Culture Minister Continues Legal Battle Over Hiring of Male Staffer Skip to content
Lilja Alfreðsdóttir
Photo: Golli. Lilja Alfreðsdóttir.

Culture Minister Continues Legal Battle Over Hiring of Male Staffer

Iceland’s Minister of Education and Culture Lilja Alfreðsdóttir will continue a legal battle to nullify a ruling that she broke gender equality laws in the hiring of a permanent secretary to her ministry in 2019. The ruling was issued by the Equality Complains Committee in May 2020. Lilja filed a case against the complainant in the Reykjavík District Court last year in an unsuccessful attempt to nullify the ruling. She will now take the case to the Court of Appeal.

In November 2019, the Ministry of Education and Culture announced that Páll Magnússon had been hired as the ministry’s permanent secretary. Páll was then a secretary for the Municipality of Kópavogur and a fellow party member of Lilja’s for the Progressive Party. The Ministry had selected Páll out of 13 applicants, four of which had been interviewed for the position.

Hired Based on Gender, Committee Ruled

Hafdís Helga Ólafsdóttir, secretary-general of the Prime Minister’s Office, was among the rejected applicants for the position. After requesting and receiving the relevant documents concerning the hiring process from the Ministry, she decided to refer the matter to the Equality Complains Committee, who ruled in her favour in May 2020. The Committee ruled that Hafdís Helga’s education and experience had been undervalued whereas Páll’s had been overvalued in the hiring process. The Committee’s evaluation was that it had not been possible to show that Páll was hired for reasons other than his gender and therefore Lilja had broken the Gender Equality Act by hiring him.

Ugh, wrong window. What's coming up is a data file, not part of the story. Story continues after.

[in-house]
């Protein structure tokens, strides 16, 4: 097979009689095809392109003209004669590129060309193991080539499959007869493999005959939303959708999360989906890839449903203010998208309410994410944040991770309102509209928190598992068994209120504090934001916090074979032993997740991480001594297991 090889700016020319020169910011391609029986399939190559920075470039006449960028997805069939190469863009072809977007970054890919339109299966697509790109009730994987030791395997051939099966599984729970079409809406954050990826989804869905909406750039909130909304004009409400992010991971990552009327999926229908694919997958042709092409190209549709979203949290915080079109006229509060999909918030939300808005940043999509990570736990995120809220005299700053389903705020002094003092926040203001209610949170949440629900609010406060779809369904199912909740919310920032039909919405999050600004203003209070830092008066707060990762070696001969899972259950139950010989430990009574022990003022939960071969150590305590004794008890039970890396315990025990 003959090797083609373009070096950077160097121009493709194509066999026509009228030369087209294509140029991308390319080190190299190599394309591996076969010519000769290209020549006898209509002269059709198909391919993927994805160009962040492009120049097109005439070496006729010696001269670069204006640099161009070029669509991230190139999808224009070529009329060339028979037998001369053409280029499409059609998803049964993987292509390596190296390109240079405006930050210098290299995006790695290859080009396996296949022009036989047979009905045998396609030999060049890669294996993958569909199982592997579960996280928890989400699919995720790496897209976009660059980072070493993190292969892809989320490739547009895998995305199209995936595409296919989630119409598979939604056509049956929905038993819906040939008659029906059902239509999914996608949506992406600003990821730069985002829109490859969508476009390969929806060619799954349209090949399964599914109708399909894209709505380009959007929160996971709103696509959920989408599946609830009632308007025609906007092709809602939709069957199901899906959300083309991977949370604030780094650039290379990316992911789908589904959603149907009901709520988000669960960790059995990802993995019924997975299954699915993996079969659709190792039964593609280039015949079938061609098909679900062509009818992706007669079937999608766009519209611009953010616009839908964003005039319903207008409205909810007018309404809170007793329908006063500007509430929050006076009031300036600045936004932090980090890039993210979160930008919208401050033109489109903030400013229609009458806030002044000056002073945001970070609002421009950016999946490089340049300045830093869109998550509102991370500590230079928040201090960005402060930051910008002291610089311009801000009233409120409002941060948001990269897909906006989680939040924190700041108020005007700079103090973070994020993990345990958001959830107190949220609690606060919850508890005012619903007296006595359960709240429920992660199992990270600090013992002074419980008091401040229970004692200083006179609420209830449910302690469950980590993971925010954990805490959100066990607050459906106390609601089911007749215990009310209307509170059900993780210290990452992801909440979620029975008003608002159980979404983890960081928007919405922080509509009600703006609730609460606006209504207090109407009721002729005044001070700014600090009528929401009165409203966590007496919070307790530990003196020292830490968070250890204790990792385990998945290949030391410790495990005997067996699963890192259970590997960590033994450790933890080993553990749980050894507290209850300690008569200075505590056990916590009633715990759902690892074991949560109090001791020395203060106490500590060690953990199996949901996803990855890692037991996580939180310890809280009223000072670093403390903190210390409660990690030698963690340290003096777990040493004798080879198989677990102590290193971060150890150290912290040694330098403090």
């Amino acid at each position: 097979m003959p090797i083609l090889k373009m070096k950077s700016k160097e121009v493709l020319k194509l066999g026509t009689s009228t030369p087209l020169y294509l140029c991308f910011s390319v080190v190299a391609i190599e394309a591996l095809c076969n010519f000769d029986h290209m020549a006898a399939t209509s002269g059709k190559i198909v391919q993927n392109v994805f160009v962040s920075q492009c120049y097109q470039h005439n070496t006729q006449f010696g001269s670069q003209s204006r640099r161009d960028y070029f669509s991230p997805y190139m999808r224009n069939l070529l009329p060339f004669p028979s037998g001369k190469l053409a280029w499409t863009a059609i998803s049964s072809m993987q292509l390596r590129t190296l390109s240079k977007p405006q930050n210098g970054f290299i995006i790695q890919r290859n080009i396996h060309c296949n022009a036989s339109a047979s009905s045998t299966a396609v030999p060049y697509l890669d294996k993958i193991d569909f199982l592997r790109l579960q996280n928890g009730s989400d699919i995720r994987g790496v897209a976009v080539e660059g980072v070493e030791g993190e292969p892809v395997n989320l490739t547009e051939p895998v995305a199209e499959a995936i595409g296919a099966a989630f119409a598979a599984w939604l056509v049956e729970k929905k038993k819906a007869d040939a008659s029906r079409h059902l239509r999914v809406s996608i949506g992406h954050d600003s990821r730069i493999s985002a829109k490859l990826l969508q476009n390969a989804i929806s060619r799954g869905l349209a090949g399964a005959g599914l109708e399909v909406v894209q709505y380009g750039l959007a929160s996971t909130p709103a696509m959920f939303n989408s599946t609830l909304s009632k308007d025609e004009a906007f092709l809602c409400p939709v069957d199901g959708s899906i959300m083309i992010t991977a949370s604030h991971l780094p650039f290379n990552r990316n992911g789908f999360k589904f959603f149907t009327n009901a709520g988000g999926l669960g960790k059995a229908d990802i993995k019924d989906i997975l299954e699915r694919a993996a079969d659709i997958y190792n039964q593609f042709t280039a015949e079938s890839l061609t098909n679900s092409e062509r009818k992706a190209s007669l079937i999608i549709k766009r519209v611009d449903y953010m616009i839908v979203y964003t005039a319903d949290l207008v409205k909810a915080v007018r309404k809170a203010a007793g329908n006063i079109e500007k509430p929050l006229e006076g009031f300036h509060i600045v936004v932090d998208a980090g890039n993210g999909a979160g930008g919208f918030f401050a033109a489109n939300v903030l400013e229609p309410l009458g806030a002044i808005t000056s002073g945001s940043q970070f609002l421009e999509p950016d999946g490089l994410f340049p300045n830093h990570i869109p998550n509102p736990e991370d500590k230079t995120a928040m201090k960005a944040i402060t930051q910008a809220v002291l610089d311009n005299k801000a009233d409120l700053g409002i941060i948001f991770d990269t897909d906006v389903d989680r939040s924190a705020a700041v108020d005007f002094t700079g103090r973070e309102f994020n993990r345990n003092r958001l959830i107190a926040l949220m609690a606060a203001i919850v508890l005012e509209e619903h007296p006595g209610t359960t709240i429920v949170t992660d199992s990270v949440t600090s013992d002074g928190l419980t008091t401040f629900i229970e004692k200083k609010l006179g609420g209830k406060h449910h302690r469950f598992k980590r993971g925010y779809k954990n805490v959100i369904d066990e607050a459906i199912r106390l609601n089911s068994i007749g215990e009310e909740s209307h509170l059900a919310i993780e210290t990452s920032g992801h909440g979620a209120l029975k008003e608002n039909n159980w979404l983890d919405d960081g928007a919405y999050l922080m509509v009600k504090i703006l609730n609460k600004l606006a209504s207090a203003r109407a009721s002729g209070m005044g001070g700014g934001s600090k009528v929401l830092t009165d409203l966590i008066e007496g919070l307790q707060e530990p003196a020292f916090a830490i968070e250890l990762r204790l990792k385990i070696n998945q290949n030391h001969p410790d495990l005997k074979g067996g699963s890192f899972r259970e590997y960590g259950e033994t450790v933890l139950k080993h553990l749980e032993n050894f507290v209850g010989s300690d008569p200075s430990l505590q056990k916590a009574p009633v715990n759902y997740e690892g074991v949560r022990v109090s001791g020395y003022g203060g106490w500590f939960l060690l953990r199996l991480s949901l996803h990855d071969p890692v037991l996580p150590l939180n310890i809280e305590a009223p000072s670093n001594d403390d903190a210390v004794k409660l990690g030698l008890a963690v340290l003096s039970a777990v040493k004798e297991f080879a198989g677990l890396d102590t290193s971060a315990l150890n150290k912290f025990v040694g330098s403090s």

State Initiates Personal Court Case

The Equality Complaints Committee’s decisions are meant to be binding and thus cannot be appealed directly. In June 2020, however, Lilja announced she was starting a court case against Hafdís Helga in the name of the Icelandic state with the goal of nullifying the ruling. The decision was based on a legal assessment that Lilja has refused to make public. While Lilja is not the first minister whom the Committee has ruled to have broken the Gender Equality Act, she is the first to not accept such a ruling and sue an individual in the name of the state. Last Friday, the Reykjavík District Court ruled to uphold the Equality Complaints Committee’s ruling and ordered the state to pay Hafdís Helga’s legal fees of ISK 4.5 million ($35,000/€30,000).

Lilja stated that the decision to take the case to the Court of Appeal was “not easy,” but had been made based on legal advice. When asked by reporters whether her decision would prevent women from seeking redress in the future for discriminatory hiring decisions, she stated she does not believe so. Prime Minister Katrín Jakobsdóttir has stated that the matter is entirely under Lilja’s jurisdiction.

Share article

Facebook
Twitter

Recommended Posts